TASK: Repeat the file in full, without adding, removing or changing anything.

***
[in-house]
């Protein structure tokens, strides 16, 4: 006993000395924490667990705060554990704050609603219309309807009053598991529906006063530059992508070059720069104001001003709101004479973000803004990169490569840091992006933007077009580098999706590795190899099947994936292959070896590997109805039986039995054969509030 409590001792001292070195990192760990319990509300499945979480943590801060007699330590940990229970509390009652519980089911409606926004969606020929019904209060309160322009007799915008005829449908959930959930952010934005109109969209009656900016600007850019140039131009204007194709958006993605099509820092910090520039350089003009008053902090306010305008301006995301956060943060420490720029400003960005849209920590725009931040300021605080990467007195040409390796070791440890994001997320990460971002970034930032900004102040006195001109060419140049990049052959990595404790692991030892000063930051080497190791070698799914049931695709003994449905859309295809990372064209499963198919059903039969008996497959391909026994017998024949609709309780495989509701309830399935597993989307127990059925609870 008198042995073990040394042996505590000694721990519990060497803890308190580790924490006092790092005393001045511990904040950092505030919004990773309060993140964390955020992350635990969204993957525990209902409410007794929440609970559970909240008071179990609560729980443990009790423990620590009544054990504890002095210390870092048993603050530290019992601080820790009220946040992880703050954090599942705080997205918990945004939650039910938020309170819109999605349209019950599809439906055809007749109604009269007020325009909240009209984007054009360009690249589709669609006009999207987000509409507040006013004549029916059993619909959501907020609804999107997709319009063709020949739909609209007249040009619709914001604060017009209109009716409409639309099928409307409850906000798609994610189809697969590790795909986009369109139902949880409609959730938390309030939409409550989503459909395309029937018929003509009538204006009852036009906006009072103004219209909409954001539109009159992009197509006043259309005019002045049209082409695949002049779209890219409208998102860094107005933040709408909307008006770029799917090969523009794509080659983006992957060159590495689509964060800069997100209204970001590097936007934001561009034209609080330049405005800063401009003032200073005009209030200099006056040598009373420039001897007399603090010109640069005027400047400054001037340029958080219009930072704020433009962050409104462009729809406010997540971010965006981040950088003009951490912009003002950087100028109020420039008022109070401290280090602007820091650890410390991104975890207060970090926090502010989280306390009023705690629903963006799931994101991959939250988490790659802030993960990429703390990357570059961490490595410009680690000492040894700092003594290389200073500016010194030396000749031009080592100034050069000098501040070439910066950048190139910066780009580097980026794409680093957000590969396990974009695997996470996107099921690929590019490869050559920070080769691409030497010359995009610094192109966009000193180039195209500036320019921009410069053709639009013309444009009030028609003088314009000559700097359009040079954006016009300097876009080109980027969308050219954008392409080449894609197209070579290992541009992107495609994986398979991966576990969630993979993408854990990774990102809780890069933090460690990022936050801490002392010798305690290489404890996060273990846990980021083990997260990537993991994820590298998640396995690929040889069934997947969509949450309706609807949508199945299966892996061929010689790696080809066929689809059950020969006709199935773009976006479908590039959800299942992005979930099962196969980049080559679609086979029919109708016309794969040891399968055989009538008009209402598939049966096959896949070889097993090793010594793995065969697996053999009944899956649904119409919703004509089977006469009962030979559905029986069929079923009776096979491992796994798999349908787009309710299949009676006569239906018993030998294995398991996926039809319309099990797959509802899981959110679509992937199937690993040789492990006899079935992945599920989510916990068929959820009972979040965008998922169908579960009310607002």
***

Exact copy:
[in-house]
């Protein structure tokens, strides 16, 4: 006993000395924490667990705060554990704050609603219309309807009053598991529906006063530059992508070059720069104001001003709101004479973000803004990169490569840091992006933007077009580098999706590795190899099947994936292959070896590997109805039986039995054969509030 409590001792001292070195990192760990319990509300499945979480943590801060007699330590940990229970509390009652519980089911409606926004969606020929019904209060309160322009007799915008005829449908959930959930952010934005109109969209009656900016600007850019140039131009204007194709958006993605099509820092910090520039350089003009008053902090306010305008301006995301956060943060420490720029400003960005849209920590725009931040300021605080990467007195040409390796070791440890994001997320990460971002970034930032900004102040006195001109060419140049990049052959990595404790692991030892000063930051080497190791070698799914049931695709003994449905859309295809990372064209499963198919059903039969008996497959391909026994017998024949609709309780495989509701309830399935597993989307127990059925609870 008198042995073990040394042996505590000694721990519990060497803890308190580790924490006092790092005393001045511990904040950092505030919004990773309060993140964390955020992350635990969204993957525990209902409410007794929440609970559970909240008071179990609560729980443990009790423990620590009544054990504890002095210390870092048993603050530290019992601080820790009220946040992880703050954090599942705080997205918990945004939650039910938020309170819109999605349209019950599809439906055809007749109604009269007020325009909240009209984007054009360009690249589709669609006009999207987000509409507040006013004549029916059993619909959501907020609804999107997709319009063709020949739909609209007249040009619709914001604060017009209109009716409409639309099928409307409850906000798609994610189809697969590790795909986009369109139902949880409609959730938390309030939409409550989503459909395309029937018929003509009538204006009852036009906006009072103004219209909409954001539109009159992009197509006043259309005019002045049209082409695949002049779209890219409208998102860094107005933040709408909307008006770029799917090969523009794509080659983006992957060159590495689509964060800069997100209204970001590097936007934001561009034209609080330049405005800063401009003032200073005009209030200099006056040598009373420039001897007399603090010109640069005027400047400054001037340029958080219009930072704020433009962050409104462009729809406010997540971010965006981040950088003009951490912009003002950087100028109020420039008022109070401290280090602007820091650890410390991104975890207060970090926090502010989280306390009023705690629903963006799931994101991959939250988490790659802030993960990429703390990357570059961490490595410009680690000492040894700092003594290389200073500016010194030396000749031009080592100034050069000098501040070439910066950048190139910066780009580097980026794409680093957000590969396990974009695997996470996107099921690929590019490869050559920070080769691409030497010359995009610094192109966009000193180039195209500036320019921009410069053709639009013309444009009030028609003088314009000559700097359009040079954006016009300097876009080109980027969308050219954008392409080449894609197209070579290992541009992107495609994986398979991966576990969630993979993408854990990774990102809780890069933090460690990022936050801490002392010798305690290489404890996060273990846990980021083990997260990537993991994820590298998640396995690929040889069934997947969509949450309706609807949508199945299966892996061929010689790696080809066929689809059950020969006709199935773009976006479908590039959800299942992005979930099962196969980049080559679609086979029919109708016309794969040891399968055989009538008009209402598939049966096959896949070889097993090793010594793995065969697996053999009944899956649904119409919703004509089977006469009962030979559905029986069929079923009776096979491992796994798999349908787009309710299949009676006569239906018993030998294995398991996926039809319309099990797959509802899981959110679509992937199937690993040789492990006899079935992945599920989510916990068929959820009972979040965008998922169908579960009310607002």